The Azores Archipelago is one of the most remote island groups in the Atlantic Ocean and for this reason it is still home to a fair number of endemic species, both animal and vegetable. Animals and Plants in the Azores are a source of never ending wonder and surprise, especially for birdwatchers and lovers of whales and dolphins!
The Azores islands are today considered one of the world’s sanctuaries of biodiversity and geodiversity, and one of the best destinations in the world for lovers of natural tourism.
Among the original flora of the archipelago, partially disappeared after the arrival of the colonists, the typical Macaronesian laurisilva (laurel forest), composed of juniper shrubs (Juniper brevifolia), heather, laurel (Laurus azorica), tamarisk and various other dozens of endemic species still observable today. The Canarian laurel Myrica Faya or the Canarian laurel, is one of the most important and unique widespread and original species.
The “laurel forest” is an evergreen forest typical of the islands of Macaronesia, composed of evergreen laurels that reach even 40 meters in height.
These forests, remains of vegetation that covered a large part of the Mediterranean basin during the Pliocene, regressed in the rest of Europe due to drought, replaced by vegetation more resistant to the dry climate. The position of Macaronesia, and therefore of the Azores archipelago, with its temperate climate and the consequent maintenance of average humidity, allows to mitigate the climatic fluctuations and therefore the survival of these forests.
Small fields of laurisilva are still found in the Azores on the island of Pico, Terceira and on the island of São Miguel above 500 meters above sea level.
Among the other species that can be found in the Azores we mention: the Cedar of Lebanon, the Holly, the Viburnum, the Scottish heather, the Erica scoparia or of the broom, the wild berry, the Euphorbia, the wild cherry Morello, Brazil Mahogany, Lauro and Cornelian cherry.
During the centuries of colonization, man introduced many other species which today contribute to attributing new features to the landscape. These include the Acacias, the Camellias, the Belladonna, the Agapanti, the Japanese Cryptomeria, the Magnolias, the Hibiscus, the Australian paper tree, the camphor trees, the rare ginkgo as well as, for us municipalities, plane trees, lime trees , pines and palms. Among all the species introduced over the centuries there are Hydrangeas and Azaleas which with their peculiar blue and pink colors have given the islands a particular uniqueness.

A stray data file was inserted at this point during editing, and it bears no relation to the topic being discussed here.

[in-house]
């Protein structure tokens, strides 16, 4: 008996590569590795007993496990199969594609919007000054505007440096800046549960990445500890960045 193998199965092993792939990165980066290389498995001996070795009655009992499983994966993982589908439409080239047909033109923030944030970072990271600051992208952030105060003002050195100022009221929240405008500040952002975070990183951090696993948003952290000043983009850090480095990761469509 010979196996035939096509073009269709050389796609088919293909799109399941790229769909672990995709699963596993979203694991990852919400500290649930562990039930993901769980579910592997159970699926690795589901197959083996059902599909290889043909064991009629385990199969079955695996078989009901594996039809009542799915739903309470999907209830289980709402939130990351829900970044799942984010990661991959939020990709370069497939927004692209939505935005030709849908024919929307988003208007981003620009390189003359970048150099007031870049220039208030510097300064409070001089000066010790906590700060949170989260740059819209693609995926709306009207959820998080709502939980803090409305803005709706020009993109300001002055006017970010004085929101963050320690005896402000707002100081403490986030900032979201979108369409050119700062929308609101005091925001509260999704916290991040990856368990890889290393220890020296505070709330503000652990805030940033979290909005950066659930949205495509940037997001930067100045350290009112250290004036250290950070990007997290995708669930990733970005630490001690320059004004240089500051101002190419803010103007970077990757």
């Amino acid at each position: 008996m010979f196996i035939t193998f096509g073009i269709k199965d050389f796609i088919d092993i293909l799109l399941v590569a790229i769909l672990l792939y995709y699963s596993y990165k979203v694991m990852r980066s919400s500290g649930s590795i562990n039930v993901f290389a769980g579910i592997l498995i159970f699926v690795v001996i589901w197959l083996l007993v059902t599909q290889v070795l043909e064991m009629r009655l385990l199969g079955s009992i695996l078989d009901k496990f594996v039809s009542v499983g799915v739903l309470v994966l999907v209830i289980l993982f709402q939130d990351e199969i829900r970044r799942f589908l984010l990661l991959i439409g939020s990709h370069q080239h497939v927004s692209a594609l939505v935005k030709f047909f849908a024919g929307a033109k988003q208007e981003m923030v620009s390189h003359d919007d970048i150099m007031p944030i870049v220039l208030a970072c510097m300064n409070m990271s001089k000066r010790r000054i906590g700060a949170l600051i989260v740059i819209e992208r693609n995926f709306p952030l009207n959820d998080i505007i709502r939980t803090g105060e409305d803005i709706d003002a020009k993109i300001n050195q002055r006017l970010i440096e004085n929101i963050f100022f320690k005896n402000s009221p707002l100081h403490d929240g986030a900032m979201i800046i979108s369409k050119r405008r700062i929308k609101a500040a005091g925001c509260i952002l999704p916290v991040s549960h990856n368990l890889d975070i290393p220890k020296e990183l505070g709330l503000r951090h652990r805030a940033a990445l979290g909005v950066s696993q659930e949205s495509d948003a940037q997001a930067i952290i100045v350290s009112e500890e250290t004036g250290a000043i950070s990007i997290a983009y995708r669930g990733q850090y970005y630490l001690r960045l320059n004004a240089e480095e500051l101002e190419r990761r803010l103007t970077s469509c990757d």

In the Azores, thanks to the particular humid and temperate climate, all types of vegetables and fruit grow, even those considered exotic to us such as pineapples and bananas, alongside citrus and spices.
In addition, Hemp, Flax, Tobacco are easily grown and incredibly, only place in Europe, Tea!
Another peculiarity: the Azores are an excellent soil for collecting mushrooms (even porcini) that no one collects by habit and culture!
Whale in front of Pico The largest fauna in the Azores archipelago was and still remains today in the sea where the major aquatic mammals live: in the waters around the islands over 24 types of cetaceans live and transit such as sperm whales, killer whales and dolphins, 5 species of sea turtles, together with swordfish, tuna, barracuda, anchovies, groupers and many other types of fish.
In the area there are abundant colonies of molluscs and crustaceans which complete a truly exceptional marine biodiversity. The meeting point between the cold deep waters of the ocean and the warm currents of the Gulf make the Azores area an area particularly rich in fish at all times of the year. In many lakes of the islands there are also pike, carp, trout and salmon trout.Thanks to the ideal position of the archipelago, at the center of the route between America and Europe, and thanks to its jagged coasts, steep cliffs, unspoiled nature and numerous lakes, the Azores islands have become an almost obligatory stop for many migratory birds that they stop, refresh and nest on its territory during their great intercontinental crossings.The Azores are therefore rich in seabirds and birds of prey. To name a few: kites and hawks, partridges, crows, crows,
Azores bullfinch Pyrrhula murinacolombi, gulls, the royal tern, the blackbird, the canary, the petroleum of Fea, the berta of Bulwer, the lesser atlantic berta, the Macaronesia berta, the bird of the Castro storms and the very rare priolo or bullfinch of the Azores (Pyrrhula murina) which enjoys special protection as believed extinct and rediscovered on the island of Sao Miguel, in the area of Tronqueira. A paradise for bird watchers. Of course there is no shortage, given the numerous pristine and wooded areas, porcupines, hares of the Azores, ferrets and other small land mammals. Finally, noteworthy, we remember that snakes are absent throughout the territory of the Azorian archipelago. More generally, it can be said that there are absolutely no dangerous species for humans.
Last note, there are two breeds of dogs typical of the island: the Cão Fila de São Miguel – a medium / large size molossoid, an excellent shepherd and guard dog, and the Barbado da Terceira, medium-sized dog with long and matted hair, also it used as a working dog.